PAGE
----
You don’t need to be a lawyer to answer the foolish argument put forth by liberal CNN senior legal analyst Jeffrey Toobin regarding Freedom of Religion laws passed in 20 states:
“Jeffrey Toobin likened social conservative Christian business owners who refuse to participate in same-sex ‘marriages’ to advocates of racial segregation during a Monday special on CNN: “This is, I think, precisely parallel to the people in the ’50s and ’60s, who thought there was a religious obligation to keep the races separate – and they really believed that.’”
Precisely? In every single way? I don’t think so.
First, there is nothing in the Bible about keeping the races separate — not a single verse. Paul makes it clear that God “made from one man every nation of mankind to live on all the face of the earth. . .” (Acts 17:26). There are passages that state unequivocally that same-sex sexuality is immoral for EVERYBODY.
Second, a lot of racial bias was based on Charles Darwin’s view that there were certain “favored races.” A similar point was made in George William Hunter’s A Civic Biology, the textbook that was part of the 1925 Scopes Trial. Hunter’s work was “heavily laced with the scientific racism of the day. According to Hunter, ‘simple life forms of life on earth slowly and gradually gave rise to those more complex.’ Humans appeared as a progressive result of this evolutionary process, with the Caucasian race being ‘finally, the highest type of all.’”1
Third, race is a modern-day construct. R. J. Rushdoony writes the following in his article “The New Racism”:
“In the modern era, as Christianity’s influence receded, and science began to govern together with humanism, biology came to predominate over theology. The differences between men were seen increasingly as biological and racial rather than religious. . . . Whereas in Scripture all men are descendants of Adam, in evolutionary thought, all men are possibly descendants of very differing evolutionary sources. Common descent in Adam meant a common creation, nature, and responsibility under God. The idea of multiple origins proved divisive. The human race was no longer the human race! It was a collection of possibly human races, a very different doctrine.”
Fourth, black people are black by nature, so much so that when you run into 99 percent of black people you know they’re black. How does anybody know if a person engages in same-sex sexuality if he or she were to walk into a restaurant? You wouldn’t unless they engaged in a sex act in front of everybody or that they shout out “I’m a homosexual!” I suspect that the owner of the restaurant would ask heterosexuals and homosexuals to stop or leave if public displays took place.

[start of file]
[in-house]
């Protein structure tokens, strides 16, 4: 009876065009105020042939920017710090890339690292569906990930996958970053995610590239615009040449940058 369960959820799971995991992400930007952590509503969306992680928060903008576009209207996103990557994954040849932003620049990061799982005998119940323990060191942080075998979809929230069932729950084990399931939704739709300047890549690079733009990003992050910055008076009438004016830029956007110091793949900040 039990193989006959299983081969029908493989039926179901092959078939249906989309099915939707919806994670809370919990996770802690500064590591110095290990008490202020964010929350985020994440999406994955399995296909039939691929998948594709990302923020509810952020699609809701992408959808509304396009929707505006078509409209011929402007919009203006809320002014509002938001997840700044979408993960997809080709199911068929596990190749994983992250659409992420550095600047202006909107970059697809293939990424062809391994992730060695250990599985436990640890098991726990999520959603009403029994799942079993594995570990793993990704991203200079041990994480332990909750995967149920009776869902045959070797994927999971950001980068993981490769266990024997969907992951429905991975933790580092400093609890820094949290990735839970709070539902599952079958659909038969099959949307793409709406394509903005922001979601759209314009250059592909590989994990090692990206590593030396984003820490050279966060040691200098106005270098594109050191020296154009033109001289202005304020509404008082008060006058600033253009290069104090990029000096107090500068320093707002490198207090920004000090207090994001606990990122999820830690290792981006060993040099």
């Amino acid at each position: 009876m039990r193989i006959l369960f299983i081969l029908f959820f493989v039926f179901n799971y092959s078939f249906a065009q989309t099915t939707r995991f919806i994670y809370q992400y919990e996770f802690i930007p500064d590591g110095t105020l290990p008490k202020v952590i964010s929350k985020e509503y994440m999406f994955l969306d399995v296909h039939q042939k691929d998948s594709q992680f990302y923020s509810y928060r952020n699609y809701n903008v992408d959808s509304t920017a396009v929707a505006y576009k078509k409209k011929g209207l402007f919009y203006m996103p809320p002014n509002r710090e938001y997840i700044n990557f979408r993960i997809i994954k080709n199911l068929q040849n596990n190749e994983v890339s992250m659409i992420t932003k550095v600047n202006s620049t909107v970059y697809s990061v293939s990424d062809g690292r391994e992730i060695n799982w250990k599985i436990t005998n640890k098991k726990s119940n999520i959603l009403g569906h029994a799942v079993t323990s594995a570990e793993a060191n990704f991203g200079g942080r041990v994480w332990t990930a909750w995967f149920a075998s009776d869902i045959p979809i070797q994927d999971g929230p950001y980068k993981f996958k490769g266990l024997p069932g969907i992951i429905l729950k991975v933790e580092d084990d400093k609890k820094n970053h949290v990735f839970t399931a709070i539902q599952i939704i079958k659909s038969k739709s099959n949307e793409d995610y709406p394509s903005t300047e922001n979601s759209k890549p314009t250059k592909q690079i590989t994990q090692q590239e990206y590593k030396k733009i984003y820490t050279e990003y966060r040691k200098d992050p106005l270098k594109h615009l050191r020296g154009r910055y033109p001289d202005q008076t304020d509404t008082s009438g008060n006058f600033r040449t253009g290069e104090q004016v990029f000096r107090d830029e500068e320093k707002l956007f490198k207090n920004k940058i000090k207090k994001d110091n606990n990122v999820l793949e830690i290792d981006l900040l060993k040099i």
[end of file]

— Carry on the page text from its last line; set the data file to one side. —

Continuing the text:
Fifth, the only reason same-sex couples were denied cakes, flowers, and photographs was because they wanted to get married as homosexuals not because they were homosexuals. It was the message that was denied service, and this is the point that homosexuals and their supporters refuse to discuss.
It’s ironic and hypocritical that those who are protesting Indiana’s law are doing so based on a message they disagree with. They are discriminating against the business community by calling for a boycott. How is this different from people calling for a personal boycott of same-sex weddings?
Sixth, homosexuality is a behavior like adultery, fornication, pedophilia, and bestiality. It’s the behavior and the fiction of same-sex marriage that is opposed, and it’s not just whites who oppose it. Just recently 34,000 black and Hispanic churches broke off their affiliation with the Presbyterian Church (USA) because of the denomination’s approval of same-sex marriage. That’s a huge number.
Seventh, there was a time when in some places blacks were forbidden to marry whites. But they were not forbidden to marry other blacks and those of other races. Among blacks and whites in the United States same-sex marriage was never sanctioned, and many blacks resent homosexuals trying to hitch their wagon to the cause of civil and voting rights that blacks struggled long and hard to secure. Homosexuals were never slaves, and no one ever denied them the right to vote.
- George William Hunter, A Civic Biology: Presented in Problems (New York: American, 1914), 194-96, 405. Quoted in Edward J. Larson, Summer for the God’s: The Scopes Trial and America’s Continuing Debate over Science and Religion (New York: Basic Books, 1997), 23-24. [↩]